Canadian court rules against Ecuador indigenous community in Chevron pollution case

May 25, 2018

An Ontario Appeals Court panel of judges ruled Wednesday that Chevron Canada cannot be held responsible for the toxic pollution left behind in the Amazon rain forest by Texaco in the 1970s and 80s, before it was bought by Chevron.

Ecuadorian leader, Janeth Cuji, of the Kichwa Nation, speaks in Toronto, April 16 in the Chevron pollution case.

“The legal arguments advanced by the (Indigenous people) cannot succeed,” wrote Justice William Hourigan in the decision. “If this court endorsed this interpretation, it would result in significant changes to fundamental principles of our corporate law.”

Chevron Canada is 100-per cent owned by U.S.-based Chevron Corporation via a chain of seven subsidiaries.

Alan Lenczner, a lawyer for the Indigenous peoples, argued that the companies actually operate as a single entity and had sought to have a $9.5-billion (U.S.) Ecuadorian Supreme Court ruling against Chevron Corp. enforced against Chevron Canada.

“This decision must be resisted to protect the rights of Indigenous peoples from corporate injustice all over the world.”

R. Hewitt Pate, vice-president of Chevron Corporation, welcomed the ruling in a statement. “We are pleased that the Ontario Court of Appeal has affirmed the trial court’s clear application of legal principles that show that Chevron Canada Limited is a separate legal entity that cannot be dragged into this fraudulent litigation,” Pate said.

Chevron Corp sucessfully prevented the Indigenous people from enforcing the Ecuadorian judgement in the U.S. by bringing fraud charges against their lead lawyer, Steven Donziger. A New York judge ruled that Donzinger had corrupted the Ecuadorian proceedings by bribing the judge and ghost writing an expert report.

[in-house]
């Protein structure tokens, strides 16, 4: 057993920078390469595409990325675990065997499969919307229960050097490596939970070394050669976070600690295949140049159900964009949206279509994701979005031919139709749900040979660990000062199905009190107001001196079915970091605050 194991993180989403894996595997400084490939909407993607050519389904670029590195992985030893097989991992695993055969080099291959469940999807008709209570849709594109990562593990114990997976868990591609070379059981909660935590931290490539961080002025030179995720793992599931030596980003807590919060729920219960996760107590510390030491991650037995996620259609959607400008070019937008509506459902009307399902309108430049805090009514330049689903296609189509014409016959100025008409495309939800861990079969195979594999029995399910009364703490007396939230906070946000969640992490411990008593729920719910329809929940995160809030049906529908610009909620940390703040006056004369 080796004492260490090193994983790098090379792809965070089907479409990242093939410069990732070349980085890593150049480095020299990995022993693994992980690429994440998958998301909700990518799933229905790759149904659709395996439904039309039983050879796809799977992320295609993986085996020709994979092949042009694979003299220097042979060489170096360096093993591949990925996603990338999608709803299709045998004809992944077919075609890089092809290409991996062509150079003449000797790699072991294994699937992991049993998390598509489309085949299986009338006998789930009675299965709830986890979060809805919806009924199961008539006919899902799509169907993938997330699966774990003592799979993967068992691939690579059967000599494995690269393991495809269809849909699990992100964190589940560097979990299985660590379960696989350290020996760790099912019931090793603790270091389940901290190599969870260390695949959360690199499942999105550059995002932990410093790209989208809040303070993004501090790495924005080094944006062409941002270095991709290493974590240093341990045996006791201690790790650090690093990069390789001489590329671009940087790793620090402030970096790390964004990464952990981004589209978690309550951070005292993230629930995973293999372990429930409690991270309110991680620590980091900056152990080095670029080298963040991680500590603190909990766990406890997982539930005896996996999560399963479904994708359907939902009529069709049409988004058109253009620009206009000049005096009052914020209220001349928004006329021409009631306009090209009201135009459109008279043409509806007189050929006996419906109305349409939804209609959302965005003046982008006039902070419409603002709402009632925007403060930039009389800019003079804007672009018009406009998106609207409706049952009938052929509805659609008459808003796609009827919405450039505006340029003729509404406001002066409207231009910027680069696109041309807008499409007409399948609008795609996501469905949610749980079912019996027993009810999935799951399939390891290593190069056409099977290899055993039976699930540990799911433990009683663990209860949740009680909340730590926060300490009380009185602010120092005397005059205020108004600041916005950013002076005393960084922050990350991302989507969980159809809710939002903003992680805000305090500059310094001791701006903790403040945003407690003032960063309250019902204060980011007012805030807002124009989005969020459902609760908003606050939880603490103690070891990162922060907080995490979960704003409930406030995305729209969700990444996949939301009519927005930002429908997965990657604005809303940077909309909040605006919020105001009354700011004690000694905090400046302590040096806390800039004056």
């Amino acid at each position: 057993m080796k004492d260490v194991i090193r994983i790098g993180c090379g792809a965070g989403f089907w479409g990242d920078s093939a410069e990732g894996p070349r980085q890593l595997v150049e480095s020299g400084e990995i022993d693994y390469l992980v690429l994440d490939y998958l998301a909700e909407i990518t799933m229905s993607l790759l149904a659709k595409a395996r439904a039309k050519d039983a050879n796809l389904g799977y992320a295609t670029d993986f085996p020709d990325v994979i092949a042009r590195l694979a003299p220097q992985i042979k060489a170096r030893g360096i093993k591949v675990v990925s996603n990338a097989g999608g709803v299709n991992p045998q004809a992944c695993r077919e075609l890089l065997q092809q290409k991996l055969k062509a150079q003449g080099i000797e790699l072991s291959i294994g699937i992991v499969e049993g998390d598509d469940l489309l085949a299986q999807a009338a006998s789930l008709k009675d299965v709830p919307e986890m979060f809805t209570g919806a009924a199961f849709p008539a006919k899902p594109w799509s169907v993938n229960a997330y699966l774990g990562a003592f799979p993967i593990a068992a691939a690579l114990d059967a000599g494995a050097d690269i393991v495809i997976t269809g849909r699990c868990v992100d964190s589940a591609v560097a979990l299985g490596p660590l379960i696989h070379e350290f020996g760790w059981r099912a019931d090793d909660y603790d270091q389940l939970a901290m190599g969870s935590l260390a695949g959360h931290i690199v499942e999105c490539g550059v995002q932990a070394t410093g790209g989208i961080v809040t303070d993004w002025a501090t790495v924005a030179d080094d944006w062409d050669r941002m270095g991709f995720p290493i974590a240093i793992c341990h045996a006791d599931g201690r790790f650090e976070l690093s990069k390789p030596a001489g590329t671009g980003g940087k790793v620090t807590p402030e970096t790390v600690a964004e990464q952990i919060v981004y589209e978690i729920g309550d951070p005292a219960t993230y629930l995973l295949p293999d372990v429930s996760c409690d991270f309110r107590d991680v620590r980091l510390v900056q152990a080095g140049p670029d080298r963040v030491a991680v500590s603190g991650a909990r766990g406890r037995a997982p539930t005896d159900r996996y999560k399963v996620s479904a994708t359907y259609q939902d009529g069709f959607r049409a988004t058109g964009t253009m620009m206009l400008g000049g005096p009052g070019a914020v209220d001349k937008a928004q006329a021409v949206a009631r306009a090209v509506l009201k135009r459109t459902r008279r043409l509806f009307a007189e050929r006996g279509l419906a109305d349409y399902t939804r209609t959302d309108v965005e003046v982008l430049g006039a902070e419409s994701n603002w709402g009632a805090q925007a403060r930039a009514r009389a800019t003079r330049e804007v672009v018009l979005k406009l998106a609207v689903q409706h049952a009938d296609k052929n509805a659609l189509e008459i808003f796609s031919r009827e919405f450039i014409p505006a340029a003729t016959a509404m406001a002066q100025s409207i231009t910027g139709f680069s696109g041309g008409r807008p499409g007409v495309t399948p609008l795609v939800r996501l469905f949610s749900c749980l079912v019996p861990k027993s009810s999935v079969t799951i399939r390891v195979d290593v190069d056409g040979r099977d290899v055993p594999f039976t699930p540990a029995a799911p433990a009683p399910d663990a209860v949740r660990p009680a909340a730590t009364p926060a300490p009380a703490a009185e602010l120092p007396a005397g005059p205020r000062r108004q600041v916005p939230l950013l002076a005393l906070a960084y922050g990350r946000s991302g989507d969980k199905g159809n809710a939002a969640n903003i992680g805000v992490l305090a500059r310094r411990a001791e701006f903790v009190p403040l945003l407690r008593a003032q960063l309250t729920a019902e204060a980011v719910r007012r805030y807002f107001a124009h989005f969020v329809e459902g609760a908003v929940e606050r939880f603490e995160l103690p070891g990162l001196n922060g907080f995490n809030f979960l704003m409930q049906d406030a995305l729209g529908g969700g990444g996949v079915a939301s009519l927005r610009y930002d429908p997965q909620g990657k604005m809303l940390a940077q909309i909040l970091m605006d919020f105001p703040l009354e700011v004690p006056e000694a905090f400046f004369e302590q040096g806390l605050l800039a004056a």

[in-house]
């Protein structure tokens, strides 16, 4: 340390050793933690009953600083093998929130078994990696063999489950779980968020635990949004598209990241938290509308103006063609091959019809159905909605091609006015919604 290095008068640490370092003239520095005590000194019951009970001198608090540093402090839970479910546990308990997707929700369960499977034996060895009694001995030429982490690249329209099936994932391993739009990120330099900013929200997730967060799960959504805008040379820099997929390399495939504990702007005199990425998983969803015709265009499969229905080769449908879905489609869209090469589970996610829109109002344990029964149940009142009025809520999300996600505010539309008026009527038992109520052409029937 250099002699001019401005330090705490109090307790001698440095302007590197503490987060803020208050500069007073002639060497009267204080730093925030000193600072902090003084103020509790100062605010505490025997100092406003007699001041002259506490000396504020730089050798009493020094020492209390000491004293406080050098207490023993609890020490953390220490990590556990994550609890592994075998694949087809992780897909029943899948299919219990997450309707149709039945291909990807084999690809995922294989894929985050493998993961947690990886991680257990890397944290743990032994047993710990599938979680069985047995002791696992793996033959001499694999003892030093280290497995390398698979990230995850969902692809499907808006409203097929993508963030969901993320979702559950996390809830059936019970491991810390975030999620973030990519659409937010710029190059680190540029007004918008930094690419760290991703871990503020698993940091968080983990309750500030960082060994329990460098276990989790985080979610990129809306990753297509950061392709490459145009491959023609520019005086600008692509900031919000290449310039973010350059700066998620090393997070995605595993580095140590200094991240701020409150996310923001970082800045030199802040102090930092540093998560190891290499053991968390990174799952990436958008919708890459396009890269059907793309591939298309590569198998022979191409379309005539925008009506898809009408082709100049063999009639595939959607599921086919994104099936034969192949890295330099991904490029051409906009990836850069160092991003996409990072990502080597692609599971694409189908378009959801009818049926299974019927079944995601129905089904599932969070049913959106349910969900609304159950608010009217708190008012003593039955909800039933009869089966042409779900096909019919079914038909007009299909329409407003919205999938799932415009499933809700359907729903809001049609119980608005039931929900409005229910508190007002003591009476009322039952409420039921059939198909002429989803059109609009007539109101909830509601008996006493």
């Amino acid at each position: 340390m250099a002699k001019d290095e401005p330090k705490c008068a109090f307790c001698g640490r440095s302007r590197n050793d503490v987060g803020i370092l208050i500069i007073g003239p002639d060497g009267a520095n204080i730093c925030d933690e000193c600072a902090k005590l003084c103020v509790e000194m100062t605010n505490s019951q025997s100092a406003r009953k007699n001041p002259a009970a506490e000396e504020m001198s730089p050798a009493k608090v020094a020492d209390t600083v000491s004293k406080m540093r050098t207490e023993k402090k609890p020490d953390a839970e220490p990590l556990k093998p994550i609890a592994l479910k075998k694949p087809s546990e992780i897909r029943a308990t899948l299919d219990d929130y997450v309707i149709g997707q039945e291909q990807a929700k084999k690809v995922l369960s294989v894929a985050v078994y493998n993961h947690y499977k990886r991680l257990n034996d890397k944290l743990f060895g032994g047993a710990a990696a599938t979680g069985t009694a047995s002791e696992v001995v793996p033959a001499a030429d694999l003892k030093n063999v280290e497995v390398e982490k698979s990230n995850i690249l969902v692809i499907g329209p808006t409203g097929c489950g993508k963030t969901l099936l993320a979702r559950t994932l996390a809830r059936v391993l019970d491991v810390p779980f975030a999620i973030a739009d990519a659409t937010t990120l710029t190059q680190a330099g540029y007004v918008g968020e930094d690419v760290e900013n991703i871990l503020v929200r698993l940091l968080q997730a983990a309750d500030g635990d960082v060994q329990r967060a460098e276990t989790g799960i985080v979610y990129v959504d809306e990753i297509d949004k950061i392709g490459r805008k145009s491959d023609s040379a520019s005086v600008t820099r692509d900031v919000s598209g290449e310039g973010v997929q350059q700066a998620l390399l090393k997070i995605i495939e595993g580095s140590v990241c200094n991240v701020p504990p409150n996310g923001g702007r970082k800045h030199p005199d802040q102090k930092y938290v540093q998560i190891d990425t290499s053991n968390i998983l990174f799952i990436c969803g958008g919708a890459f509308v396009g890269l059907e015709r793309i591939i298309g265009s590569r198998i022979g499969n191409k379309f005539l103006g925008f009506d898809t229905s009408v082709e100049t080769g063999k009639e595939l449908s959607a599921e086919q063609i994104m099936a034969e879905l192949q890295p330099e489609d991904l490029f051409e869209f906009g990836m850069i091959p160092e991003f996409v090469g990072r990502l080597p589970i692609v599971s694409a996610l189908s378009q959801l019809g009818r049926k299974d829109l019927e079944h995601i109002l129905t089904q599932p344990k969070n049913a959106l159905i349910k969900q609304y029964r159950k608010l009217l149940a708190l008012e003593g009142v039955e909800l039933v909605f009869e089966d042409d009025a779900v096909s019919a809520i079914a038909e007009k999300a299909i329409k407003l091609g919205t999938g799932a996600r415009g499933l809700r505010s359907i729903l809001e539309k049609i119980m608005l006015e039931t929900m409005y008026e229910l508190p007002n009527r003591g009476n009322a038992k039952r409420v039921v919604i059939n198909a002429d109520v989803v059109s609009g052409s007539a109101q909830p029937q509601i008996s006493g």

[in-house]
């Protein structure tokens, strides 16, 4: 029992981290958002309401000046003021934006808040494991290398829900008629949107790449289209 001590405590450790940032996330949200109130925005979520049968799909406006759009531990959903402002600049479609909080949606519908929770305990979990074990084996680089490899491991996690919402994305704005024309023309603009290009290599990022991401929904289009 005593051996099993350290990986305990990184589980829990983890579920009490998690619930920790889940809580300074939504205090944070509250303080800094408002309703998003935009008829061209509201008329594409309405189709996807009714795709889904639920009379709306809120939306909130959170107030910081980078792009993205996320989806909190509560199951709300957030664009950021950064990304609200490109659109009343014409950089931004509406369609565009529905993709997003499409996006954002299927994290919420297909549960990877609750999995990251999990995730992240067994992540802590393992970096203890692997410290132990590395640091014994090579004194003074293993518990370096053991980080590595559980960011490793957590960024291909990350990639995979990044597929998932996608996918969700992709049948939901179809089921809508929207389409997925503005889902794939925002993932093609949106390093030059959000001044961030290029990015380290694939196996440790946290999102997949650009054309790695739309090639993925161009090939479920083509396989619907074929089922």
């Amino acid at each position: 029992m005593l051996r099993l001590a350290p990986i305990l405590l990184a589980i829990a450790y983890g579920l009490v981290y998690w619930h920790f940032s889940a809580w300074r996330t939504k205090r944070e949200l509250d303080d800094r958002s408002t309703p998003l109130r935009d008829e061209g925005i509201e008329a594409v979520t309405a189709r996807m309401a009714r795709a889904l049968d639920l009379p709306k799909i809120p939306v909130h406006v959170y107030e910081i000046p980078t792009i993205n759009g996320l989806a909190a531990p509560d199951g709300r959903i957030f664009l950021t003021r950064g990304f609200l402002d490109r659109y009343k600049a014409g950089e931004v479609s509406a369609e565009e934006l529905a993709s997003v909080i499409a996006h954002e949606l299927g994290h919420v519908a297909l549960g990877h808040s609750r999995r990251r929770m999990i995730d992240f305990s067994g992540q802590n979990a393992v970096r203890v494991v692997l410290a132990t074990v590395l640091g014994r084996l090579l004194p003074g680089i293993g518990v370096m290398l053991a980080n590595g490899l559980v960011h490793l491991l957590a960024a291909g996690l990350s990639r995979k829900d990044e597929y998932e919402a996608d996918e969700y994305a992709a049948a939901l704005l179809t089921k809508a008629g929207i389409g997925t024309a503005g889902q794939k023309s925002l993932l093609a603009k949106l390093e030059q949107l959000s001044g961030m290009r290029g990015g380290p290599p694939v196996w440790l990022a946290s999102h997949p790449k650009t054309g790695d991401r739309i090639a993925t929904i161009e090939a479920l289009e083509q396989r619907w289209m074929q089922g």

The New York ruling prohibited the Ecuadorians from seeking to get Chevron Corp. to pay in the U.S., but it did not prevent them from going to other jurisdictions where the company operates. The current case was launched in Ontario in 2012.

The Ontario judges grappled with trying to reconcile their duty to provide justice for victims while upholding corporate law.

“On the one hand, the appellants have suffered devastating loss through no fault of their own. On the other, on the finding of the United States courts, the Ecuadorian judgment against Chevron Corporation was the result of a massive fraud,” wrote Hourigan.

The decision was not unanimous.

In a separate opinion, Justice Ian Nordheimer agreed with the result, but took issue with some of the arguments made in the majority ruling.

“The (lower) judge’s blanket conclusion … that ‘Chevron Canada is not an asset of Chevron’ is one that is completely detached from real-world realities,” Nordheimer wrote.

“It is crystal clear that Chevron Canada is an asset of Chevron Corporation.”

“All of Chevron Canada’s shares are owned by Chevron Corporation (albeit indirectly), and, as the evidence in this case makes dear, it is ultimately controlled, for all practical purposes, by Chevron Corporation.”

In the ruling, Hourigan boiled his decision down to the following: “The question for determination in this case is whether this court is prepared to sacrifice certainty for the sake of expediency.”

Nordheimer countered: “With respect, I believe that puts the question too starkly. It is not a question of expediency. It is a question of equity.”

Nordheimer argued that the ruling against the Ecuadorians shouldn’t be seen as establishing a blanket rule preventing a subisidary from ever being held accountable for a ruling against its parent corporation.

“I would reframe the question: Is this court prepared to recognize that there may be situations where equity would demand a departure from the strict application of the corporate separateness principle in the context of the enforceability of a valid judgment?

“I suggest that that question should be answered in the affirmative.”

Credit: The Minneapolis Star,

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